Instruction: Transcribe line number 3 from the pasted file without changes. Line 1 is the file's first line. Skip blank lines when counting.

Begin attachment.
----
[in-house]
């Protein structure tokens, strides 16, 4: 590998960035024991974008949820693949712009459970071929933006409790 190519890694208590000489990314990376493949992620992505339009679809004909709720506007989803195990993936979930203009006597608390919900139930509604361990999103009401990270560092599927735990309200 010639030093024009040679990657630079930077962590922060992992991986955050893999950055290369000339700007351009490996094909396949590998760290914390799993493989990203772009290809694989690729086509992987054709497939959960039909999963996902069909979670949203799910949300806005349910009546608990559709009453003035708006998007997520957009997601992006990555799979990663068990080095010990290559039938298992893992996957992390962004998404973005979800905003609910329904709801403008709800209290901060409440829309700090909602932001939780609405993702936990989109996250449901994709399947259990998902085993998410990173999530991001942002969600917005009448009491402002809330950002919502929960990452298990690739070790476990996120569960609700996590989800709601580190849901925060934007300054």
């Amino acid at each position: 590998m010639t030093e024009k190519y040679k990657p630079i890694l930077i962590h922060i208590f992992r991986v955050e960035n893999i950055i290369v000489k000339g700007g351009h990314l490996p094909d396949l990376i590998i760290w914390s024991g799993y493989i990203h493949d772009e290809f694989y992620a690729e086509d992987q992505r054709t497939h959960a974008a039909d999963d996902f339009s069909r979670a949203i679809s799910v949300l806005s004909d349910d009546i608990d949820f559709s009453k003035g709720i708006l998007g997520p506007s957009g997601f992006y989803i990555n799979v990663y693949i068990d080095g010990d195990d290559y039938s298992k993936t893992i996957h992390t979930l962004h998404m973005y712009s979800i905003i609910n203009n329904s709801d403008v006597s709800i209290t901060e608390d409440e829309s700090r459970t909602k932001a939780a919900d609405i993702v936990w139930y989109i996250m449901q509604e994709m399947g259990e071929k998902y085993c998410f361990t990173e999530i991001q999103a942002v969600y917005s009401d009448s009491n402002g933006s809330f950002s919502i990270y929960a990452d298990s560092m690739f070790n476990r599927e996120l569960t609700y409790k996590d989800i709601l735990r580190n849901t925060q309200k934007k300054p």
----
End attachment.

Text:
């Amino acid at each position: 590998m010639t030093e024009k190519y040679k990657p630079i890694l930077i962590h922060i208590f992992r991986v955050e960035n893999i950055i290369v000489k000339g700007g351009h990314l490996p094909d396949l990376i590998i760290w914390s024991g799993y493989i990203h493949d772009e290809f694989y992620a690729e086509d992987q992505r054709t497939h959960a974008a039909d999963d996902f339009s069909r979670a949203i679809s799910v949300l806005s004909d349910d009546i608990d949820f559709s009453k003035g709720i708006l998007g997520p506007s957009g997601f992006y989803i990555n799979v990663y693949i068990d080095g010990d195990d290559y039938s298992k993936t893992i996957h992390t979930l962004h998404m973005y712009s979800i905003i609910n203009n329904s709801d403008v006597s709800i209290t901060e608390d409440e829309s700090r459970t909602k932001a939780a919900d609405i993702v936990w139930y989109i996250m449901q509604e994709m399947g259990e071929k998902y085993c998410f361990t990173e999530i991001q999103a942002v969600y917005s009401d009448s009491n402002g933006s809330f950002s919502i990270y929960a990452d298990s560092m690739f070790n476990r599927e996120l569960t609700y409790k996590d989800i709601l735990r580190n849901t925060q309200k934007k300054p």